The rest of the tale traces the ripples from this event over the next few months (almost a year) — and the next victim to fall prey to the animal — Kera’s family moving on, Duncan getting involved with another woman, the hunters that come in to track the beast (which will also hopefully prevent any police investigation). One of the hunters gets involved with a Tufa we’ve known since the first book, and is introduced to the real culture of Needsville.

While all this is going on, we get the best picture of how things are going with the faction formerly led by Rockhouse Hicks, now led by Junior Damo, and it’s clear to everyone that Junior is not the new Rockhouse — which is mostly good, but there are some real drawbacks. Mandalay Harris takes it upon herself — even though the dead are Junior’s — to get to the bottom of what happened. Sure, it was a wild animal attack — but is that all it was? Her methods aren’t exactly anything you’ll find in a police procedural, but produce results that Gil Grissom and his kind would envy.

The best parts of these books is the way that people like Junior, Mandalay, Bliss, and Bronwyn are secondary characters; while people we’ve never met (or just barely) like Kera, Duncan, Janet, and Jack Cates (the hunter) are the focus. Yet somehow, we care about them almost as much — and through the eyes and experiences of the new characters we learn more about our old friends and see them grow and develop. Bledsoe is fantastic at making each of these books very different from the rest, yet clearly part of a series.

Like every novel in this series — this can be your introduction to the world. Actually, this one may be a better intro-book than any but the first (even as I write that I can think of arguments against it, but I think I can stick with it). You don’t have to have any advance knowledge of this world to appreciate 98% of the book.

There’s heart, magic, fun, wonder, vengeance, a dash of romance and mystery wrapped up in this novel — expressed through very human characters. The humanity shown by these people who aren’t all that human shines through more than anything else.

—–

4 Stars
2017 Library Love Challenge

The Black Box by Ian Rankin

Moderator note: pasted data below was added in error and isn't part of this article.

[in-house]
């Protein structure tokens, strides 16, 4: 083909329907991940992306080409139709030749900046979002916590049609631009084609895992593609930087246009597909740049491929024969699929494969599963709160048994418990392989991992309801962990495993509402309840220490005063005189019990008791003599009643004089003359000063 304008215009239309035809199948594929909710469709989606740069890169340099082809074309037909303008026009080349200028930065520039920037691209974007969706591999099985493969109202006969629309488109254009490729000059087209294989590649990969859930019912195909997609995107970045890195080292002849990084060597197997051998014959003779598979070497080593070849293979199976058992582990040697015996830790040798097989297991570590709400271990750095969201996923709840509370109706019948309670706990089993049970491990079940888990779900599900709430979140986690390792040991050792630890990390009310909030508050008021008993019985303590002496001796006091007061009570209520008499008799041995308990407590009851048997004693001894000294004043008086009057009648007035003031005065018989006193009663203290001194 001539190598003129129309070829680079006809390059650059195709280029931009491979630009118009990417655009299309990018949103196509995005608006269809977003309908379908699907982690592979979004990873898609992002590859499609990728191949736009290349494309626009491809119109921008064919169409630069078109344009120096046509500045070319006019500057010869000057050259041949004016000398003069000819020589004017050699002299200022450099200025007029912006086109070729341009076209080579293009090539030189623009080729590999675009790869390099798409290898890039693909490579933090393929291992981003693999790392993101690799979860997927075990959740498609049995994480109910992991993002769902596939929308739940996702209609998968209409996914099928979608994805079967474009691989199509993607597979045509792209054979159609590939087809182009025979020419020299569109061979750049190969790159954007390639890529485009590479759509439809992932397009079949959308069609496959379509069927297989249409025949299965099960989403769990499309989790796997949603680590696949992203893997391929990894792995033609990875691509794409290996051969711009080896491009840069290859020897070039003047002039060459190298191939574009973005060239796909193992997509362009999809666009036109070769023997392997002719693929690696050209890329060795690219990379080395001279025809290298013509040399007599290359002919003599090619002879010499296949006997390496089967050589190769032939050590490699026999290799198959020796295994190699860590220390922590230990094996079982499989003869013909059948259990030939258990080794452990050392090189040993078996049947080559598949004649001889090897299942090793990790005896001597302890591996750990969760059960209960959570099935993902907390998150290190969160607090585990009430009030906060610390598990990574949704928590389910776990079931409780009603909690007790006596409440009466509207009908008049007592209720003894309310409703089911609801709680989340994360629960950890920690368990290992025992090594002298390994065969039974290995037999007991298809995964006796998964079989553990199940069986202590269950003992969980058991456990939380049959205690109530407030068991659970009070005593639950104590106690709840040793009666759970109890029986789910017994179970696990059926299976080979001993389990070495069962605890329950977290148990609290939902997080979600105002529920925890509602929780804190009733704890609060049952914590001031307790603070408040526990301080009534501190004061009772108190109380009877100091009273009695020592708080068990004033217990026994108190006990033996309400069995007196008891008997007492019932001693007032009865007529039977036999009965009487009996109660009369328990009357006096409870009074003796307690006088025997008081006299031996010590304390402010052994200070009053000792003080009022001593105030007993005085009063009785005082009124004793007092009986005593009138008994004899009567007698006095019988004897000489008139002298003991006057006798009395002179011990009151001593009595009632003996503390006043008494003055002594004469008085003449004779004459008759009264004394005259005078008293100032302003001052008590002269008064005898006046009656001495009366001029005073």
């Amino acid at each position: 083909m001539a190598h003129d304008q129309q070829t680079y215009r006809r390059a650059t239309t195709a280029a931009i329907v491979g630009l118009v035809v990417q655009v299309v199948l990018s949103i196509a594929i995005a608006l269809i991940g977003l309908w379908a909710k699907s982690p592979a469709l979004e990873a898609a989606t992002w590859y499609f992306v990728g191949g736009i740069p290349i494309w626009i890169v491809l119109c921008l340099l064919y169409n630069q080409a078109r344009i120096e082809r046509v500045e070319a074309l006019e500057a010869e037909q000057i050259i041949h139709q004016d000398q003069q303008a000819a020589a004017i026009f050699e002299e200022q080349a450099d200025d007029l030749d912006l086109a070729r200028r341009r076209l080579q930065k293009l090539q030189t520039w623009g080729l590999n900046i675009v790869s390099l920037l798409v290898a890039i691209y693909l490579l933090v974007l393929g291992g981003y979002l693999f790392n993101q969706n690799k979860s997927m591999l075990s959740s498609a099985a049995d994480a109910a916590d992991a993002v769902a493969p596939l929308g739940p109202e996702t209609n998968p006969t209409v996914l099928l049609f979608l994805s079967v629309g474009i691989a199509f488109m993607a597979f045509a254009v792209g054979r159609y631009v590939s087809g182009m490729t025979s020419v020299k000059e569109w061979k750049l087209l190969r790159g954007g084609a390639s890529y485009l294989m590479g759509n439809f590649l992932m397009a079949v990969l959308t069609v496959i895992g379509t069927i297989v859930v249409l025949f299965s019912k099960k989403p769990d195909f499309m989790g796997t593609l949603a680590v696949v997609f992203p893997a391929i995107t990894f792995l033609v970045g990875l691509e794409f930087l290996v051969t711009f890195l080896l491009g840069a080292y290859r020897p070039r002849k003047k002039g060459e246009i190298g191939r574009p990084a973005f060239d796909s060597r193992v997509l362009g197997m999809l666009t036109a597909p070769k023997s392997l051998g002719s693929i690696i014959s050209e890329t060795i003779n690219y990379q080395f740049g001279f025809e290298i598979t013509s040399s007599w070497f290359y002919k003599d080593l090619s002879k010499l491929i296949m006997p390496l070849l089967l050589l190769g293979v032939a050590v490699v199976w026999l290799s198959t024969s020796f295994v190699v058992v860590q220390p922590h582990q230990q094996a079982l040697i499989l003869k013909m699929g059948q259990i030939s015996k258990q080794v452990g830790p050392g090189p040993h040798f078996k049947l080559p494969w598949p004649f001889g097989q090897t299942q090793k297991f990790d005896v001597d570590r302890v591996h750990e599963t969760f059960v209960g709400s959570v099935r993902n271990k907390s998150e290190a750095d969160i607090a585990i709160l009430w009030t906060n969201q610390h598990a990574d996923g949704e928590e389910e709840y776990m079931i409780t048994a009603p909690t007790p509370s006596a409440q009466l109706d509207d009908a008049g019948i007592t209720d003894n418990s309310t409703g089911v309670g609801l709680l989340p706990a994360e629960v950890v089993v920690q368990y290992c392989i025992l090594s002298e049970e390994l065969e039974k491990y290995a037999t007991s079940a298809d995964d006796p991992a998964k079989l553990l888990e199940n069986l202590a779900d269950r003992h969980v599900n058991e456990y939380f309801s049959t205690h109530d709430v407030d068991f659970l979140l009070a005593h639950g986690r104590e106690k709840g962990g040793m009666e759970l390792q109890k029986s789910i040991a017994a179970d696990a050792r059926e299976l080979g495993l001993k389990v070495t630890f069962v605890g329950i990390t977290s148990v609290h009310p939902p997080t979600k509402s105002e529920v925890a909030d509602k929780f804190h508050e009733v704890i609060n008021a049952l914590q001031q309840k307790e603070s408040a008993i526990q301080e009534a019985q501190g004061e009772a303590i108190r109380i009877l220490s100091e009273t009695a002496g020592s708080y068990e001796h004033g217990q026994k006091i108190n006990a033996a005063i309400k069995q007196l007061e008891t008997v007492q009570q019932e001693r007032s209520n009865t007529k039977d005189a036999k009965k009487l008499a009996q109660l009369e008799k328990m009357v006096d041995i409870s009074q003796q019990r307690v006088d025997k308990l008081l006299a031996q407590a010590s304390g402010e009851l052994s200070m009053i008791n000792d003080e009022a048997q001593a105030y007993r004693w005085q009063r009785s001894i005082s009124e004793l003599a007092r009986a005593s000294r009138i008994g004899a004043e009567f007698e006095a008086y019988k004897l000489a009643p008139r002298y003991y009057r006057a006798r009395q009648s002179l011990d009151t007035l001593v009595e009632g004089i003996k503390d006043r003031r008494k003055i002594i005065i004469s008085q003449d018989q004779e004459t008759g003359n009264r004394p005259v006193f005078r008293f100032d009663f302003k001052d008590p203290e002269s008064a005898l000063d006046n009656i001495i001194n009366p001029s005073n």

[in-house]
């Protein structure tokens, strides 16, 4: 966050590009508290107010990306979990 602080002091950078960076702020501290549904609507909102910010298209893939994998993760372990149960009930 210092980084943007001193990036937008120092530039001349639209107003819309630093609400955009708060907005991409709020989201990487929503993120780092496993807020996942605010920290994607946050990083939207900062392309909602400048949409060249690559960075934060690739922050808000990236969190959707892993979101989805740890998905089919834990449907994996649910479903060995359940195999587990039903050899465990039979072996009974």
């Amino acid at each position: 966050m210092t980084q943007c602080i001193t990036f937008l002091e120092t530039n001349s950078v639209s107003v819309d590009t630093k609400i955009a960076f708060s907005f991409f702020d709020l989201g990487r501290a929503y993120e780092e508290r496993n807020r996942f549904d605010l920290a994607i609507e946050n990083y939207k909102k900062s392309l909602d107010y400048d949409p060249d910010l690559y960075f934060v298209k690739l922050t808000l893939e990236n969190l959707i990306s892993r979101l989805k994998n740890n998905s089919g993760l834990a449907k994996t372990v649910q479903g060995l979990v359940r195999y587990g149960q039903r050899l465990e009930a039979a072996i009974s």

I thought I’d scheduled this for yesterday, well, I’d intended to, but I typo’ed the date. So, hey, enjoy a bonus post to make up for the recent bits of silence.

The Black BookThe Black Book

by Ian Rankin
Series: John Rebus, #5

Hardcover, 278 pg.
O. Penzler Books, 1994

Read: June 2 – 5, 2017


As interesting and well-written as the mystery in this novel was, as I think about the book, I have a hard time thinking about it — the non-case material dominates the book, and seems more important for the series as a whole. Which is kind of a shame — there’s a lot to be mined in this case, and we didn’t get enough of it. A famous — and infamous — local hotel burns down, and one body is recovered. This man didn’t die in the fire, but was shot dead before it started. There were so few clues left that the case had been long considered unsolved and unsolvable. Five years later, John Rebus starts reviewing the files and talking to people involved (getting himself in hot water for it). I really wanted more of it — and the people Rebus talked to about this case.

So what made this book interesting? Well, Rebus got into this case because Brian Holmes was attacked off duty one night. It’s suggested that this is because of some extra-curricular investigations he’d been running. The only thing that Rebus has to follow-up that claim is Holmes’ black notebook, full of his personal code. Rebus can almost crack one set of notes which points him at the hotel fire and the killing involved. While Holmes’ recuperates, Rebus takes it upon himself to finish the DS’ work.

We meet DC Siobahn Clarke here — Rebus’ other junior detective. She’s driven, she’s tough, she’s English, educated and careful. Most of what Rebus isn’t. She’s got a good sense of humor and duty — both of which make her one of my favorite characters in this series almost immediately (second only to Rebus).